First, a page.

Q. – Your eyes sparkle when you talk about it.

THE PRESIDENT – Yes, because I’m full of admiration for what’s been done. There were some deaths. Five soldiers were killed. Several were wounded, some seriously. They went to look for the terrorists, including the terrorists’ leader, who was killed by bombing by the French army. We’ve achieved this, except – I’ll come back to this – we haven’t been able to get our hostages back. So from that point of view we’re going to continue with this search. So you ask me the question: when are we now going – since we’ve achieved our objectives – to scale back? At the end of April, we will [begin to] withdraw; we have a little over 4,000 [troops]; and in July, there will be no more than 2,000 French soldiers in Mali, very likely as part of a UN peacekeeping operation. At the end of the year, only 1,000 French will be present. This is in close agreement with the Malian government, but we’ll still have prepositioned forces to intervene if necessary.

Q. – So a military success, but a major political uncertainty: is France going to find herself effectively engaged in building a Malian nation because, for the time being, the Malian government isn’t legitimate; it’s the result of a coup d’état. There will be elections. Is France, for example – it isn’t very politically correct to say this, but is she working towards finding candidates for the Malian presidency who could be elected and restoring a situation where the country can have unity, particularly between the Tuaregs and ethnic “majorities”?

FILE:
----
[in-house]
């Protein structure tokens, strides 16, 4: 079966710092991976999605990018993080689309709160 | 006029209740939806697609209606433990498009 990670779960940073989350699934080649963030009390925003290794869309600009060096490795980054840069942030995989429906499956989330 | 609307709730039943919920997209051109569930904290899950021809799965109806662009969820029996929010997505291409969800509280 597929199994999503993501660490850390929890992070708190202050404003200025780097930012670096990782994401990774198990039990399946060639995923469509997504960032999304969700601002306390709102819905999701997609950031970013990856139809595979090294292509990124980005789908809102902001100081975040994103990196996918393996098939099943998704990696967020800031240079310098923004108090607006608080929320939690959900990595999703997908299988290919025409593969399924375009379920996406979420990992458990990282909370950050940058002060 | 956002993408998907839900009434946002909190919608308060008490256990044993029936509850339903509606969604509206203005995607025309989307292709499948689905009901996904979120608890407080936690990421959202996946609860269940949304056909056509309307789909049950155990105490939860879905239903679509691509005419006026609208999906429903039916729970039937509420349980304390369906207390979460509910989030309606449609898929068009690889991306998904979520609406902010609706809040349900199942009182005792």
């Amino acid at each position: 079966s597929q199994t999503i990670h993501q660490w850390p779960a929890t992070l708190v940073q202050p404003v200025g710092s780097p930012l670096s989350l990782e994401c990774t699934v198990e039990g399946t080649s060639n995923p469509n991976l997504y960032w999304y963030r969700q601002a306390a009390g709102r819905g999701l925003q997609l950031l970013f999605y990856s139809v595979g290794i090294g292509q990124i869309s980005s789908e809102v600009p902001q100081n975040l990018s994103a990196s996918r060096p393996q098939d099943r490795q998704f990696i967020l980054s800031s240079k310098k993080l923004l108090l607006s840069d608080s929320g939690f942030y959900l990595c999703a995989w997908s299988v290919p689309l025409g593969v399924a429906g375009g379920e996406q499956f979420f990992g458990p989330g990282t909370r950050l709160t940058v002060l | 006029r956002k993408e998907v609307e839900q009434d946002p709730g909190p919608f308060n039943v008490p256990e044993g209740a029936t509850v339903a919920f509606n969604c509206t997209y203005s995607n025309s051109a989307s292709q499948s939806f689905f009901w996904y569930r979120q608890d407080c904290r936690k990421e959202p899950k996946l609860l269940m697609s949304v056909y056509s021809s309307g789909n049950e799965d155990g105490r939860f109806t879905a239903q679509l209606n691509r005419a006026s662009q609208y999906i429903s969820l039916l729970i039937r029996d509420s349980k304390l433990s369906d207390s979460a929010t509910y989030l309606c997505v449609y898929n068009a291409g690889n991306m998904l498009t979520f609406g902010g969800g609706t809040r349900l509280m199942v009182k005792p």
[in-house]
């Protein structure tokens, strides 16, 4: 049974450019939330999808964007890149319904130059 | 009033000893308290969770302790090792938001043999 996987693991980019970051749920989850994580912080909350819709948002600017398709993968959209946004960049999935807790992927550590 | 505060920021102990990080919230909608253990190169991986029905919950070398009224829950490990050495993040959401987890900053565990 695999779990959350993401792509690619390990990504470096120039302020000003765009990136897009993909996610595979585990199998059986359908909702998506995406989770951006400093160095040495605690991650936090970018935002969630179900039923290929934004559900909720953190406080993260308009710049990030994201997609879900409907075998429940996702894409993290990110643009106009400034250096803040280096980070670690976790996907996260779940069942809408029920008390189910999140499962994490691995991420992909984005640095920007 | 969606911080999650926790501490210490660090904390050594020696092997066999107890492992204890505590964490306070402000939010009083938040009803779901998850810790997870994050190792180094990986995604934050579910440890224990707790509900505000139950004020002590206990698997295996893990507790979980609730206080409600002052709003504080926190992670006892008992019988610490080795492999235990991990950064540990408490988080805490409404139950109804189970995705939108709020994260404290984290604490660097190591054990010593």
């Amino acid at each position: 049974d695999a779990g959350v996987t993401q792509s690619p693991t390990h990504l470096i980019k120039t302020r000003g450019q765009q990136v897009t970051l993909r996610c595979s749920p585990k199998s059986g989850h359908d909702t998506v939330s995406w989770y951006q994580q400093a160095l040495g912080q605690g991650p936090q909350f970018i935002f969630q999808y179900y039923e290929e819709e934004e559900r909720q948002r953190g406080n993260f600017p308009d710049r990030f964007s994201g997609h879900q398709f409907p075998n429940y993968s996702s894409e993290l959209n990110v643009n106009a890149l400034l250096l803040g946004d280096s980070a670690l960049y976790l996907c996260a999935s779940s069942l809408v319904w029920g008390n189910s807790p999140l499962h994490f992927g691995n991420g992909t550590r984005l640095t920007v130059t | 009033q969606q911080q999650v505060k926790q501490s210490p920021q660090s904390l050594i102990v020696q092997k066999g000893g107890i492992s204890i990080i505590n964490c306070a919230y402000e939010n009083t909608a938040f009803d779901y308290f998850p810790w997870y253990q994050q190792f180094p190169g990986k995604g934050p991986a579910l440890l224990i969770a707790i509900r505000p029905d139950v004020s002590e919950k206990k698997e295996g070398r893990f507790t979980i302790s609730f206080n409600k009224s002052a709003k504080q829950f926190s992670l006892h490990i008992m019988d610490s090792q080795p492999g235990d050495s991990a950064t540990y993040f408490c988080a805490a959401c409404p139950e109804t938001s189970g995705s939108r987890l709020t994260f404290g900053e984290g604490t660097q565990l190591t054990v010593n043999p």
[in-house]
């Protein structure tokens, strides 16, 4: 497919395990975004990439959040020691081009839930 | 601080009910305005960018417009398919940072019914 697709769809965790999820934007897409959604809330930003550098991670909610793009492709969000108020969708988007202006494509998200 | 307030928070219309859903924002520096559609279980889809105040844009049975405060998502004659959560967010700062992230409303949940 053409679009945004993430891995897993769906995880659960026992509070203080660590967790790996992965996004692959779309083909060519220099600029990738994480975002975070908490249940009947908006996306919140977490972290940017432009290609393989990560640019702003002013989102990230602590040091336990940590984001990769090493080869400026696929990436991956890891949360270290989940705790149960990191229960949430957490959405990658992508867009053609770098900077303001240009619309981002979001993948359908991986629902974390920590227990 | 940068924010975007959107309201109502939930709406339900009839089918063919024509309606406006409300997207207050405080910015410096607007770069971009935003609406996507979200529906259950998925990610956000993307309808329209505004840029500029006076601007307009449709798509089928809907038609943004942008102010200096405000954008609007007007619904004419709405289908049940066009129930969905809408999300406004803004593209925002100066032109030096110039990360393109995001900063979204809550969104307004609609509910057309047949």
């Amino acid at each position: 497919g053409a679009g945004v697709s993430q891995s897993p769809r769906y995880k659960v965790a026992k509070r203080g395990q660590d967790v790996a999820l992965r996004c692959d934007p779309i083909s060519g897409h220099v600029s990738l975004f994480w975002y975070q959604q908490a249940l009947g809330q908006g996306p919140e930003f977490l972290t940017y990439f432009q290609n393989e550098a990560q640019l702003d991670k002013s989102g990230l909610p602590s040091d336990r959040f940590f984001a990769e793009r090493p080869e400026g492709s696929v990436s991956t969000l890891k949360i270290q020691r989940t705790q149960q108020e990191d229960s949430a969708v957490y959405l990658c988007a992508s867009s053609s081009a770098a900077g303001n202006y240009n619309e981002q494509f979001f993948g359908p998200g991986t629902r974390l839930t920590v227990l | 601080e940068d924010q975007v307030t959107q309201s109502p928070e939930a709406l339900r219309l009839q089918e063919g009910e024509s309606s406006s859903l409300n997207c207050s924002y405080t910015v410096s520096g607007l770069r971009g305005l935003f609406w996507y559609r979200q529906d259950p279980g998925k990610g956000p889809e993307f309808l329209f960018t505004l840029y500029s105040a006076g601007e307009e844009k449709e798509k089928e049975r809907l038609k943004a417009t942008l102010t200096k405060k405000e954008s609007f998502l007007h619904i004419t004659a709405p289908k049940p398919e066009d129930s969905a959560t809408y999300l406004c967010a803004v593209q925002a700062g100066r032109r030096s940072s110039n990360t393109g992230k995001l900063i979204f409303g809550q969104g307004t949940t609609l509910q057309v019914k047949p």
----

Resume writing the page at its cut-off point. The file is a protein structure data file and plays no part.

THE PRESIDENT – No, the time when France nominated heads of state in Africa is over.

Q. – You won’t do that? You won’t be forced to do as the Americans tried to do in Afghanistan?

THE PRESIDENT – That isn’t necessarily the right way; but there will be elections. There were elections in Afghanistan too. But we want there to be elections in Mali at the end of July. We’ll be uncompromising on this. Secondly, there has to be this dialogue with all components of Malian society.

Q. – Which is largely the cause of this conflict...

THE PRESIDENT – At the beginning it was a pretext, and then the terrorist jihadists hijacked it; but the problems in Mali going back years must be resolved. It’s a matter between Malians. France will help, but with the United Nations, with the African countries. The European countries will, moreover, go on training the Malian troops to ensure the security of the territory. We had one objective: to liberate Mali with a concern for maintaining, and above all reinstating, democracy. After that, it’s a matter between Africans.